Moyes’ Manchester United woes: The poisoned chalice

By All Blue Daze. As if the pressure on Manchester United manager, David Moyes, wasn’t intense enough, the weekend saw a number of newspapers suggesting the club have it in mind to place a Dutch 'Dream Team' of Louis van Gaal

and Frank de Boer in charge for next season. The Champions League first leg defeat against Olympiakos in Greece pushed United’s season to the very edge of the precipice, and the report suggests the club hierarchy have looked over that edge and peered into the abyss.

There’s an old saying in football that you never want to be the man that follows the man; you want to be the man that follows the man, that follows the man. Taking over from a legend like Sir Alex Ferguson can initially sound like a dream job, and surely no-one would have been surprised that, when Moyes was offered the chance, he grabbed it with both hands. He may now have burnt fingers however.

Many people have offered fairly pointless wise counsel after the event to Moyes. He should have done this. He shouldn’t have done that. He should’ve played this way. Picked him. Bought this guy. Sold that one. Keep the old coaching staff. The simple fact however is that whichever way he chose to go, David Moyes would always have been saddled with one major problem – and that is simply that he isn’t Sir Alex Ferguson.

Sir Alex Ferguson and Sir Matt Busby are undoubtedly the two greatest managers in the club's history

Sir Alex Ferguson and Sir Matt Busby are undoubtedly the two greatest managers in the club’s history

Moyes isn’t the first manager offered the opportunity to pick up the reins at Old Trafford after an ‘institution’ has moved on. Back at the end of the 1969 season, Sir Matt Busby initially vacated the manager’s seat, and was replaced by long-time assistant Wilf McGuinness. The role proved beyond the new manager however, and Busby was persuaded to return just after Christmas in 1970 for a further 18-month period. The man who followed the man had come up short in the impossible job.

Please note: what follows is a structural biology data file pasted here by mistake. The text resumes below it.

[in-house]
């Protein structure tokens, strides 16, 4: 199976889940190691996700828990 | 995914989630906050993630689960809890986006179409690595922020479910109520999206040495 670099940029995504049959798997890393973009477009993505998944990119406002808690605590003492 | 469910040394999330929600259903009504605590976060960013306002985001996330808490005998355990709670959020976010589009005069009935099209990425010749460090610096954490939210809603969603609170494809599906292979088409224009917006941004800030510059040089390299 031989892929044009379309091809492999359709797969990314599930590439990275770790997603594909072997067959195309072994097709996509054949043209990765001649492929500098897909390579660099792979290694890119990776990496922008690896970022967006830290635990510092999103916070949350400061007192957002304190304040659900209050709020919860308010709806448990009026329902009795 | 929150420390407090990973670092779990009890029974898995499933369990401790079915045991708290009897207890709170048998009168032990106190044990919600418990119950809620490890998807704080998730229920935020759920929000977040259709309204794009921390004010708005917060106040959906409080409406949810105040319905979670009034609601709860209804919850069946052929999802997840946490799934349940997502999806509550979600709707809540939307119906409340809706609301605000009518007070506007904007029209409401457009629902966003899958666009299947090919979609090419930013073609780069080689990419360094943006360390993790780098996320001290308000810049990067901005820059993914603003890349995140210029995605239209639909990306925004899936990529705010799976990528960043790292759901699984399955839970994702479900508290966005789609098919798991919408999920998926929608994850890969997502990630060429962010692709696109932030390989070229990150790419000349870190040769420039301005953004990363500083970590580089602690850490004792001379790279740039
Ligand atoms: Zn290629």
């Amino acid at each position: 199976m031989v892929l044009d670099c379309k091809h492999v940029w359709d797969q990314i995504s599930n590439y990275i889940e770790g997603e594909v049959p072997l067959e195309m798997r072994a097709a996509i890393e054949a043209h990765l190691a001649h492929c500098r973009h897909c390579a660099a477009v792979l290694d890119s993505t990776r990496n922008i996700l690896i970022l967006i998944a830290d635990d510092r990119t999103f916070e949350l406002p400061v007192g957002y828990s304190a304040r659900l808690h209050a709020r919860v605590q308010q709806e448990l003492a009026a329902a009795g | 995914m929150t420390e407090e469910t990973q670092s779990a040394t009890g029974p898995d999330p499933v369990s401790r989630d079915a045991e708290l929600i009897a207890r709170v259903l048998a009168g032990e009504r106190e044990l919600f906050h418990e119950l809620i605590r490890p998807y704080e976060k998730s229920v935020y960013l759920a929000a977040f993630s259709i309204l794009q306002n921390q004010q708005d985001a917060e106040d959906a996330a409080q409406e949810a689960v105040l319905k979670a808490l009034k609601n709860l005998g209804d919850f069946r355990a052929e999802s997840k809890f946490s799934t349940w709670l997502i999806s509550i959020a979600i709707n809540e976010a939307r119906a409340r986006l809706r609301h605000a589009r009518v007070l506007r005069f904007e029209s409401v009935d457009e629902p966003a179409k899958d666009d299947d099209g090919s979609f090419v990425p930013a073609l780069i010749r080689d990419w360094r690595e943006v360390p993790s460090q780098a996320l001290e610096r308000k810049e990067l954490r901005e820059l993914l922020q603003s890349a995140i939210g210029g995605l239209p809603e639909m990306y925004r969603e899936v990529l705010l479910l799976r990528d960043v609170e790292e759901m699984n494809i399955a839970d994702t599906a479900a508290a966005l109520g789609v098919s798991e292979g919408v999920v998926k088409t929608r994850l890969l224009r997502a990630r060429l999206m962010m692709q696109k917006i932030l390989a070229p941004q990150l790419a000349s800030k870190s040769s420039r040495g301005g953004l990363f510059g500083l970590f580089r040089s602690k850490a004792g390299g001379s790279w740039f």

In June 1971, Busby again retired, and was replaced by the Leicester City manager Frank O’Farrell. The Northern Irishman lasted 18 months before the board deemed him incapable of the task of controlling the squad in general and the mercurial, but troublesome, talent of George Best in particular, and he was dismissed. Again, the man who followed the man had paid the price of the pale comparison.

At this time United appointed Tommy Docherty, and although it took a relegation and a thorough overhaul of the squad to rinse out the old ways, the Scotsman turned the club around. Not having the long shadow of Busby’s success hanging over him, O’Farrell’s reign had created some breathing space for the new man.

Henry Ford once famously said that “History is bunk!” Moyes however may dispute the assertion of the pioneering carmaker, and be contemplating the difficulties experienced by McGuinness and O’Farrell, comparing them with his own. The question of course, is just how realistic it is for the club to expect a smooth transition from a manager that has very much shaped a club in his own form, to a new manager. It seems an almost comical thing to say, but the biggest help the players, club and fans can offer to Moyes is to forget Ferguson.

If Moyes remains cast in the tragic-comic role of the man who follows the man, his chances of success will remain compromised by the burden thrust upon him. The manager needs to simply be able to be that – to step clear of the giant shadow and realise that he isn’t the man that followed the man. He simply is ‘the man.’

How much time will Moyes be given to prove himself at the club? Are United’s failing a result of Moyes’ management or the players not pulling their weight? What does Moyes need to do to turn things around?

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